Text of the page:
To start, there's disagreement on the spelling of Trisuit. Some spell it with a hyphen. On the other hand, many go for a split as in "tri suit." A minority like one word (as in the heading above). We're going with the latter for this article.
The triathlon is a crossover sport involving swimming, cycling, and running. As it turns out, participants in the sport spend most of their time in the last two-mentioned legs during the race and, logically, in training. Beginner triathletes, without peer guidance, kick off their journey by wearing a swimsuit for warm water events and don clothing over it as they mount the bike (or start running). However, they experience discomfort before long and realize they're also losing time. Inevitably, numerous co-competitors advise using the Trisuit as a better way to compete.
What is a Trisuit, and the overall benefit?
Simply put, it's a piece of race clothing perfect for meeting the demands of all three events. As a beginner, you'll note that most athletes prefer one-piece Trisuits, with a few opting for vests and tri-shorts, especially where hot-climate races are in the mix. The recommendations for two-piece options offered by pros are:
- Covering the chest
- Leaving zero gaps between the shorts' top and the vest's bottom.
Wearing a Trisuit cuts seconds off your aggregate time by accelerating the transition speed between the different disciplines. Indeed, changing equipment between legs in a triathlon is a skill in itself, one that seasoned competitors refer to as the "fourth event." Why? Because it boils down to free time that doesn't call on stamina reserves, a boost to the efforts of every beginner and veteran alike. For specific benefits, see “Choosing your Trisuit” below.
How the swim event influences your choice
For pool triathlons, the Trisuit is a one-stop equipment piece. However, remember that women participants will likely also wear a sports bra that should dry off quickly to avoid dampness and discomfort. The latter can come integrated with the suit (see below).
We suggest wearing the Trisuit under the wetsuit for open water events (with no restrictions.) Practice peeling off the latter from the neck and stepping on the legs to speed up the process. Organizers, however, frequently ban wetsuits if the water is warm, in which case the Trisuit works for you as the only garment.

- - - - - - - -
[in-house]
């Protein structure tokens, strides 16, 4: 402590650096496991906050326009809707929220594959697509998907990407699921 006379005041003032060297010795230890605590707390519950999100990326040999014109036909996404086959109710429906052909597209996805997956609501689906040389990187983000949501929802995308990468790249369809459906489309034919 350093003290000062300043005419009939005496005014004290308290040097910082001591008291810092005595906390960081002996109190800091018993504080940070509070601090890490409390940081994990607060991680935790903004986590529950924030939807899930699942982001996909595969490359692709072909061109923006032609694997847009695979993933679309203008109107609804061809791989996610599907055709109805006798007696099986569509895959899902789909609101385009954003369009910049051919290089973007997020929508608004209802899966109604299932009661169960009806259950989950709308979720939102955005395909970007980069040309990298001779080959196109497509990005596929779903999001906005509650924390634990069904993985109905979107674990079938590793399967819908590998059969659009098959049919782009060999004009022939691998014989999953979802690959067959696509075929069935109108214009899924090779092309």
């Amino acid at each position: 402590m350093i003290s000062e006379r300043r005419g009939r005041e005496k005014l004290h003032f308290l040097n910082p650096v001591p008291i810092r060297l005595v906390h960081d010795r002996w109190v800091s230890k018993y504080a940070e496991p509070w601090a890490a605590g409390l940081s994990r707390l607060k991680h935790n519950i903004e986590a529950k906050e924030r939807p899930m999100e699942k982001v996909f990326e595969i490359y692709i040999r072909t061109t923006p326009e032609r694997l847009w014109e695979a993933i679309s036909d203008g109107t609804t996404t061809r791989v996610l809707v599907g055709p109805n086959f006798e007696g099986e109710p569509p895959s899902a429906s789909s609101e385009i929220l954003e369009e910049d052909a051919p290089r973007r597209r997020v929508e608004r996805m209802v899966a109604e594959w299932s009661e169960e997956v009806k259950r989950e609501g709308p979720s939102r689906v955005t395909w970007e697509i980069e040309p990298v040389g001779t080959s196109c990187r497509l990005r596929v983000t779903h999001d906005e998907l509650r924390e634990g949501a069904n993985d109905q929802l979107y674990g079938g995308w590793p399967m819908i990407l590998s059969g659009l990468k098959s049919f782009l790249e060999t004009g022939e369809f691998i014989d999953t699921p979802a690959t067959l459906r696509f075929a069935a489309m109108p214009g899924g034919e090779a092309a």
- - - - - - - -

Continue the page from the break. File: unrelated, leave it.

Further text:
Choosing your performance Trisuit and specific benefits.
The manufacturers' task in designing clothing for a three-in-one event is nothing less than daunting. The primary requisites of a high-quality suit are:
- Quick-drying material. Thus, quality Trisuits will dry on the bike leg before you notice it.
- Breathability by wicking away from your skin seamlessly and without chafing. A promising sign of this capability is mesh panels on the upper back and under the arms.
- A suitable chamois pad that's significantly thinner than those found in cycling bib shorts, thus reducing chafing irritation on the run. Also, take note of the following:
- Again, quick-drying fabric is crucial here, and comfort on the ride is the #1 consideration.
- Speak to the distributor selling you the Trisuit and get feedback on all these issues.
- Also, air your thoughts with your co-participants to obtain reasonable and unbiased opinions.
- If your riding style favors the time trial position (i.e., over the front of the saddle), then consider using a saddle such as an ISM or Specialized Power option. Both integrate with the Trisuit for maximum flexibility.
- Sleeveless arms giving way to short sleeves in recent years - much like those seen on cycling skinsuits - because the pundits believe it's more aerodynamic for good-fitting suits. Moreover, in open-time trials, sleeveless items are out of the question.
- Seamless fastening systems that can range from a zip at the front to one in the rear, or amounting to nothing but stretch material. The latter allows the wearer to funnel in zipless. Look for the methodology that suits your style the best, remembering that some women’s Trisuit have:
- Built-in sports bras with zips on the top to unfasten without unwanted exposure, and if desired:
- A more resilient sports bra for the run.
- Compression fabrics are a critical consideration to limit fatigue and accelerate after-event recovery:
- You'll find these sewn into some designs, with the added benefit of offering more support and comfort. Still, it's not immediately apparent unless you look for it.
- Also, ensure there are leg grippers that stay put without pinching - requiring some practice in gentle compression.
- Aerodynamic fit and fabric play into the Trisuit for Ironman to provide an extra edge in the cycling leg. The idea builds around drafting as disqualifiable or penalized if detected. Therefore, the best Trisuits align with low wind resistance/drag patterns that:
- Fit tightly (but breathable) close to the skin (i.e.., no flapping fabric) to cut your time down dramatically.
- Sometimes include dimpled fabric focused on saving watts - a marginal advantage (but every bit counts).
- Storage of nutritional supplements is something to take into account. So, scan the options for gel and energy product holding spaces. You may notice pockets at the rear, made for athletes to attach a long plastic pipe affixed to a tube opening as a method of consistent nourishment. This works fantastically while competing or training. Also, most suits allow you to attach your race number to a race belt that clips around the stomach or hips.